West Virginia Teachers Strike Kills Charter-School Bill

CHARLESTON, W.Va. (CN) – West Virginia teachers and other school personnel went back to work Thursday after their two-day strike killed a bill aimed at bringing charter schools and private-school vouchers to fruition in the Mountain State.

West Virginia teachers gathered at Capital High School in Charleston, WV. early Tuesday, Feb. 19, 2019, morning to protest the Omnibus Bill that was moving through the Legislature. (Kenny Kemp/Charleston Gazette-Mail via AP)

The West Virginia House of Delegates voted 53-45 to indefinitely table the bill, but comments from Senate Majority Leader Mitch Carmichael, R-Jackson, upped the ire of educators, who consider the bill a retaliatory measure against them in response to their nine-day strike last year.

“I am disappointed, but let me be clear: I am not defeated,” he said Tuesday.

The bill, which included a pay raise for school workers, also sought to permit the creation of up to seven charter schools in the state and would have established thousands of ESAs, or educational savings accounts. Those accounts would offer households with an annual income of less than $150,000 the option to apply for assistance with private school tuition.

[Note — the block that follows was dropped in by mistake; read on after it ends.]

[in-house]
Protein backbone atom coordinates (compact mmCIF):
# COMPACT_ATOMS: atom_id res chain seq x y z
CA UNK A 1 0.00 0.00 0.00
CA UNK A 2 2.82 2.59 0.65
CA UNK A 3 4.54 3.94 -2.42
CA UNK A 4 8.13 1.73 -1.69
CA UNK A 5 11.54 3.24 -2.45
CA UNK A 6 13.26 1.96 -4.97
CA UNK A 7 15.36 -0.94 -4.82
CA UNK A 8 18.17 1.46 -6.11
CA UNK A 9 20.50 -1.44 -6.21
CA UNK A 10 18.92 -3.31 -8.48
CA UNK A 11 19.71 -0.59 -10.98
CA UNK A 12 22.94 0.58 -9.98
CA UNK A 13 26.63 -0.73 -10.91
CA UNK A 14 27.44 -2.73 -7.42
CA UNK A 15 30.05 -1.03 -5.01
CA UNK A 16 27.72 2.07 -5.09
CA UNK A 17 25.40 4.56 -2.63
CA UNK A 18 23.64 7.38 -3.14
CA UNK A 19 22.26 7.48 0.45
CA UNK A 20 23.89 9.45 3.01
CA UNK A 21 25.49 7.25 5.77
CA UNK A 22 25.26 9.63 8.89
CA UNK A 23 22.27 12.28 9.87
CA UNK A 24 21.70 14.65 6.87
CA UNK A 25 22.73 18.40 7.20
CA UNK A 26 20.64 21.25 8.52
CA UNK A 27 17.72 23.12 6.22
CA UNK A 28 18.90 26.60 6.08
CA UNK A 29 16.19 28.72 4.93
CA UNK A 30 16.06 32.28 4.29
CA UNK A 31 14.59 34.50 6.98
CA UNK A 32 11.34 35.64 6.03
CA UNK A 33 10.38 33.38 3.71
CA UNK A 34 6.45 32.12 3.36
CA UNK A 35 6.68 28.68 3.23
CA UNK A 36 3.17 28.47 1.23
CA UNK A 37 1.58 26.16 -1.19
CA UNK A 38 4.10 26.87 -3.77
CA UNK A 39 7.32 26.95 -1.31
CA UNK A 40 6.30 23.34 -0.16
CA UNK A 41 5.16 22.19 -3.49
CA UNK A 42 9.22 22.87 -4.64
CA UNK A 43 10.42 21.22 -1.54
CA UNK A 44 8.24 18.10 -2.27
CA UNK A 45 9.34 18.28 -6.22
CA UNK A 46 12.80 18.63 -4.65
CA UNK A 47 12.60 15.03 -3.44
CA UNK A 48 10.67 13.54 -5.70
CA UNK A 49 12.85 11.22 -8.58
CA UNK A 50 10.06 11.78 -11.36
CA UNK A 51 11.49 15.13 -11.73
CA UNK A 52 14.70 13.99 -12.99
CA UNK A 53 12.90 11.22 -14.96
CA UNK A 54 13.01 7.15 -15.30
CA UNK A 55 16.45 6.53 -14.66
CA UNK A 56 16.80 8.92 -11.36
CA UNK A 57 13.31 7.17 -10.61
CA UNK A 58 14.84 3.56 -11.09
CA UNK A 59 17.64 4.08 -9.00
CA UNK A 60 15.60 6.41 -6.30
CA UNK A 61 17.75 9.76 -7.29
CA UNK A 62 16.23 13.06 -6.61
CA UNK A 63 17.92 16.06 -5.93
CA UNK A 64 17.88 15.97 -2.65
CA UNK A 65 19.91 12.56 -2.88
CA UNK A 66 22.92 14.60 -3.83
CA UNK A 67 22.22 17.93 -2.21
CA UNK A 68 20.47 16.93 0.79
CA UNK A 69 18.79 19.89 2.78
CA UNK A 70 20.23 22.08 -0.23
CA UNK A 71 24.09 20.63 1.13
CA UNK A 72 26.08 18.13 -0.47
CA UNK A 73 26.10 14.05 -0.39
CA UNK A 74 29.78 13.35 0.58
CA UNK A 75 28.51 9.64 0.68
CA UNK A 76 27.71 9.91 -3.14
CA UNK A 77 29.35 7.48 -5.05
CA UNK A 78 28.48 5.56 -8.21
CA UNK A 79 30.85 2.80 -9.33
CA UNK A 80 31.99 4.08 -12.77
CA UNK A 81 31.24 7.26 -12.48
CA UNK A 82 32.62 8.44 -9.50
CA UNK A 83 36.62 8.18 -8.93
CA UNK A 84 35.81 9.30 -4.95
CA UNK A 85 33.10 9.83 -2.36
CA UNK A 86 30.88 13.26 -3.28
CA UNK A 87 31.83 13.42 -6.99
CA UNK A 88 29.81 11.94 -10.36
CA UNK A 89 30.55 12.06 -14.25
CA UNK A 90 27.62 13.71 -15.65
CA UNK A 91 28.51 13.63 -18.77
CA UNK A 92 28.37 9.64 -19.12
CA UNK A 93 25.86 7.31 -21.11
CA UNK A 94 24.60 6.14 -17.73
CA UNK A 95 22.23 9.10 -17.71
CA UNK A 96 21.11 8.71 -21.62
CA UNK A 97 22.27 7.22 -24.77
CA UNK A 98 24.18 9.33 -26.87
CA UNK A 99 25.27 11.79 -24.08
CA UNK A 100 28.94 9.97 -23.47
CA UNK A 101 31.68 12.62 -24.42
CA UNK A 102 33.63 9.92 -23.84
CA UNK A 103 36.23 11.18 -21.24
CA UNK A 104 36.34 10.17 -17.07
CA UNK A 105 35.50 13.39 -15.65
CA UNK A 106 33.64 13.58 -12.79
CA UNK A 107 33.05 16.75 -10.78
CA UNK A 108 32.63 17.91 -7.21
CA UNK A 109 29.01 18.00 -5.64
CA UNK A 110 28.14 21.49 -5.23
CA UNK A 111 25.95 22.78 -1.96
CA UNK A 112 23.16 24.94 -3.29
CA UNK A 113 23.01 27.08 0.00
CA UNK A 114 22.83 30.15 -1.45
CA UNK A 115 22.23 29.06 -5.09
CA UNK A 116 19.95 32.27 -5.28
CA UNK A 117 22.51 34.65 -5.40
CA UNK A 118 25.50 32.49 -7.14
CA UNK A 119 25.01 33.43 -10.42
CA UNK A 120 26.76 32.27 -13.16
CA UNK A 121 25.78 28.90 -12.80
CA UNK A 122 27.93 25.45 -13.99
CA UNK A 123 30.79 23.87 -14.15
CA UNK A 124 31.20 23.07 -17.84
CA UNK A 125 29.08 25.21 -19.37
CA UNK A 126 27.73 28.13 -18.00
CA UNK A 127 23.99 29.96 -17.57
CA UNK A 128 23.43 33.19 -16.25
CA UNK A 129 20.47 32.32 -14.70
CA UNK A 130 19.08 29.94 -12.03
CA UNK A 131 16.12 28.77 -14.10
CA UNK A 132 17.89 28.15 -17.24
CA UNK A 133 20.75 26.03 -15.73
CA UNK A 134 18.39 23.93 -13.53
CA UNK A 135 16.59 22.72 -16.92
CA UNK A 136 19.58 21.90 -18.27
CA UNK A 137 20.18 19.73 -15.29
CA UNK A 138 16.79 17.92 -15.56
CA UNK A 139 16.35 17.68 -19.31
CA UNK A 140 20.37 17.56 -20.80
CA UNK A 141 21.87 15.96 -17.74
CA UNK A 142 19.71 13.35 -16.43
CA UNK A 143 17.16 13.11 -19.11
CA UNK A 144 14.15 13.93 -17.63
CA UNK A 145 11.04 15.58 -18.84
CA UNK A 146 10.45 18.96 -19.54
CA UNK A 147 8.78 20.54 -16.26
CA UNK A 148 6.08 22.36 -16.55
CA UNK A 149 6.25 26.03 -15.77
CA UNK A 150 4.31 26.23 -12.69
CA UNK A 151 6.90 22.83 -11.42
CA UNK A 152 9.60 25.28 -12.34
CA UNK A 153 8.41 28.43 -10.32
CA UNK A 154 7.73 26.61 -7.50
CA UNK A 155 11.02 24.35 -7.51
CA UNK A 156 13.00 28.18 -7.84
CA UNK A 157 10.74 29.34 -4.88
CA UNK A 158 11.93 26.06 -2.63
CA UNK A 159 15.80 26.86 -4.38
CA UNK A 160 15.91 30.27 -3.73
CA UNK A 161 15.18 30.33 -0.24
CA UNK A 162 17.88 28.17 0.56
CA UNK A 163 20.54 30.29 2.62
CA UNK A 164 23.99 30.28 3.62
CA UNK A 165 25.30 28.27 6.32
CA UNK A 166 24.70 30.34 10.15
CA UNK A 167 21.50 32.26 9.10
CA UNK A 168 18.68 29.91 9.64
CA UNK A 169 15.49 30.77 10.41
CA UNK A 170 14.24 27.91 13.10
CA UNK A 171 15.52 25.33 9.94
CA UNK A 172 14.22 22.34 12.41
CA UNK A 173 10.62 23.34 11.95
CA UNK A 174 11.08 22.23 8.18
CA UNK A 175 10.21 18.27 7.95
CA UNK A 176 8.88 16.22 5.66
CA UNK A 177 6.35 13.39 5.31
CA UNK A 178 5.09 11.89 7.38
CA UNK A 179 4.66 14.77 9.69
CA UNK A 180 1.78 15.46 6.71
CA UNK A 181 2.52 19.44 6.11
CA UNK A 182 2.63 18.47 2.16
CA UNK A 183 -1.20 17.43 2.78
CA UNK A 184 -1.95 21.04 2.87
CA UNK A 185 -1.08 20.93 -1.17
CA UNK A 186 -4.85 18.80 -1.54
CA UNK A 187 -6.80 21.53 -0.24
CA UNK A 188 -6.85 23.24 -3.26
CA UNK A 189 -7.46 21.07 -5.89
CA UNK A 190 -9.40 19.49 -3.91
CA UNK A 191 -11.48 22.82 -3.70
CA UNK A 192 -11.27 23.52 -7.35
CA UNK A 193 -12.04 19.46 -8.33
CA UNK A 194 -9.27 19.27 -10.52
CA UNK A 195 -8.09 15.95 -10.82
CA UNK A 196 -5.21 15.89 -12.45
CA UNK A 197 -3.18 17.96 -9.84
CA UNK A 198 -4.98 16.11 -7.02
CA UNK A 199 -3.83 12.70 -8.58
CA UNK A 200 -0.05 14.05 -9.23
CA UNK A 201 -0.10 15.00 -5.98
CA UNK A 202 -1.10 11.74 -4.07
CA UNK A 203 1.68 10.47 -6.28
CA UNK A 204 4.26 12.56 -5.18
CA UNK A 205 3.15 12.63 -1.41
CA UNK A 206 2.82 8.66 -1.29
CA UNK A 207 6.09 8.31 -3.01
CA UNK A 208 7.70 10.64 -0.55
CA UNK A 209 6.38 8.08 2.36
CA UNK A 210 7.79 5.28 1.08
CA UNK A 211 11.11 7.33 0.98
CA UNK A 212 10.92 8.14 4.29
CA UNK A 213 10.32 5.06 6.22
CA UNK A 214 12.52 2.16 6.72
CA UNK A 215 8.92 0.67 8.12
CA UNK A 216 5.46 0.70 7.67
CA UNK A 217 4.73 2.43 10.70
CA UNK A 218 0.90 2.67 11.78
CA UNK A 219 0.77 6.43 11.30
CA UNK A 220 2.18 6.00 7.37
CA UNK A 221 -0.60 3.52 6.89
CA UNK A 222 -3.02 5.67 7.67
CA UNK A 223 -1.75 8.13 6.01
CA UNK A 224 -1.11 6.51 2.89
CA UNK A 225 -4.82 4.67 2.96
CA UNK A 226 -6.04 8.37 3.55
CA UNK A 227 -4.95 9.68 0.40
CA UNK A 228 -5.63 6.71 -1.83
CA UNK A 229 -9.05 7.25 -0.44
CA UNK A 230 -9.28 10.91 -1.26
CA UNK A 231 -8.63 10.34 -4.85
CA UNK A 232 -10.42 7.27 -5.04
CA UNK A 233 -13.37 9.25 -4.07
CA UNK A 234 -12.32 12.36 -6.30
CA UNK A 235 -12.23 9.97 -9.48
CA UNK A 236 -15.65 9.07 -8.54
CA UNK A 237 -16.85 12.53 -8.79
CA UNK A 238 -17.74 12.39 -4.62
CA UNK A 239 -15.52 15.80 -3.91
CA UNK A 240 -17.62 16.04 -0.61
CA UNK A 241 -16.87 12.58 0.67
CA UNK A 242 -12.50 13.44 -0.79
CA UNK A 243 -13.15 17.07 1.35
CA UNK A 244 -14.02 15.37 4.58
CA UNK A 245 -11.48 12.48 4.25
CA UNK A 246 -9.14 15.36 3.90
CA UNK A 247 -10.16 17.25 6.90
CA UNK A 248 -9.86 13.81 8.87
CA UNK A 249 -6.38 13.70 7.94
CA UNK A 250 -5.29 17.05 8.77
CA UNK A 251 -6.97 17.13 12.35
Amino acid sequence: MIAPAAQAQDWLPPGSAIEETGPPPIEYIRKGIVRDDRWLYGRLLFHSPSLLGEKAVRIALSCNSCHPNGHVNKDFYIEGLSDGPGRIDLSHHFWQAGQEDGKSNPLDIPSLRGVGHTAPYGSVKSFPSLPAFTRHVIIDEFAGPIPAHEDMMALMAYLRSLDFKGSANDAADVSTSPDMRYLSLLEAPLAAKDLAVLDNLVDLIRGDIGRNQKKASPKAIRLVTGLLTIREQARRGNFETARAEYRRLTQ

In late February 2018, teachers and other school personnel staged a nine-day strike that won them a 5 percent raise but did not secure more funding for their insurance company, the Public Employees Insurance Agency, which they initially sought.

On Tuesday night, leaders from all three major unions involved in the strike spoke of the lack of trust public school employees feel in the political system as a whole, with many teachers themselves commenting on their aggravation with Carmichael in particular.

“We still believe there is a minute opportunity for something to happen, so with that being said, all 55 counties will be closed again tomorrow,” West Virginia Educator’s Association President Dale Lee said to resounding applause and cheers outside the Senate doors.

Fred Albert, president of the American Federation of Teachers-West Virginia chapter, said Tuesday night, “Today, we found out that overwhelmingly they wanted Senate Bill 451 to be killed, to be dead.  And that is what happened. Senate Bill 451 is now dead, and it’s gone and we will not be resurrecting that bill again this year.” 

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